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The Legion of the Disappointed

Labor bosses are joining the ranks of the grumpy Obama backers who have come to discover that all their millions and all their boosterism have gotten them precious little. The New York Times has even figured it out:

The nation’s union leaders said on Tuesday that they were “appalled” at remarks made by President Obama condoning the mass firing of teachers at a Rhode Island high school. Coming the day after union presidents sharply complained to Vice President Joseph R. Biden Jr. over stubbornly high unemployment, stagnant wages and the administration’s failure to do more to create jobs, the statement — voicing a rare vehemence toward a Democratic president — underlined the disillusionment of an important Democratic constituency. Because unions have been so crucial to the Democrats election after election, political experts say labor’s ambivalence, or worse, toward the Democrats could greatly deepen that party’s woes this fall.

Big Labor, we are told by Charlie Cook, is “very disappointed, whether it’s about card check or the effort to tax Cadillac health plans. … They’re really disillusioned. I think one by one unions will start getting engaged and helping out the Democrats, but it could be half-hearted.” For some $200M or more that they spent electing Obama, not to mention millions for Democratic congressional candidates, labor bosses thought they’d get something. Card check? Nope. Jobs? Not unless you count the two car companies Obama rescued. A sweetheart deal on health care? Unlikely. (But before the Obami fret too much, it seems that union bosses are still willing to pony up $53M of their members’ dues to help save the Democrats in Congress.)

Even if union bosses threw more millions into the Democratic coffers, the question remains whether they really can get their members engaged on behalf of a president and a Congress that has done so little for them. After all, union households went for Scott Brown in Massachusetts. Nor is Big Labor the only aggrieved member of the Democratic coalition:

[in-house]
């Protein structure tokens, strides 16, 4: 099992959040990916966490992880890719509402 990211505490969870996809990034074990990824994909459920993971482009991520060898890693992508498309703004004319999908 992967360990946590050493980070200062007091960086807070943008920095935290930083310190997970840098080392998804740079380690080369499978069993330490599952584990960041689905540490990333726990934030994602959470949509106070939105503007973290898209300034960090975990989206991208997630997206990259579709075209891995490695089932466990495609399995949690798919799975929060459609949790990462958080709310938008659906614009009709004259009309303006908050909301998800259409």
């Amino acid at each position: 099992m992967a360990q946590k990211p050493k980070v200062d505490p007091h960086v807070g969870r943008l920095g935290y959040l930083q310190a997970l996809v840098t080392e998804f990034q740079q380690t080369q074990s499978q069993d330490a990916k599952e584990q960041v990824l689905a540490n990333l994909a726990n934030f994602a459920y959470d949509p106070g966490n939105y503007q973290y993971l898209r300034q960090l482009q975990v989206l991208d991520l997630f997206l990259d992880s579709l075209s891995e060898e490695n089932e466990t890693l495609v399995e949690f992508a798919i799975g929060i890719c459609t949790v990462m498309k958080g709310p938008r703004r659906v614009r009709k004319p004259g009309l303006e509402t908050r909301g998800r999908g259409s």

Mr. Obama and the Democrats face problems among much of their base. Women’s groups are angry that some Democrats are pushing new restrictions on abortion as part of the health care overhaul. Many Hispanic groups are upset that Mr. Obama has not pressed for immigration reform this year. And gay and lesbian groups are unhappy he has not ended “don’t ask, don’t tell” as a military policy.

Hmm. So union leaders and members, liberal women, gays, and Hispanics, plus independents, fiscal conservatives, foreign-policy-establishment types, business groups, and Tea Party protesters have all had it with Obama. Some are angry because he’s proved to be ineffectual in pushing their liberal agenda, while others are miffed to discover that he’s, in fact, a statist (albeit incompetent) liberal.

Any president is bound to disappoint some supporters, but this one has disappointed more than his share. Granted, once the blank slate Obama maintained during the campaign was finally written on, some of the deluded Obamaphiles were bound to be disappointed. For those who fell for the candidate who promised to go line-by-line through the budget and pledged not to let Iran develop nuclear weapons, there’s a queasy realization that they were snowed. And for those like Big Labor who overestimated Obama’s ability to get their wish list fulfilled, there’s an awakening that they too were had. They thought they were getting a transformational president. Right now they’d settle for a minimally competent one.

Not all of the Obama-miffed will stay home or vote Republican. But many will. And if it’s a wave election, sweeping in Republican majorities or near-majorities in both houses, Obama may yet prove to be transformational. In just a couple of years he will have fundamentally altered the political landscape and shaken apart the Democratic coalition that was essential to his victory. Not the transformation he had in mind, of course.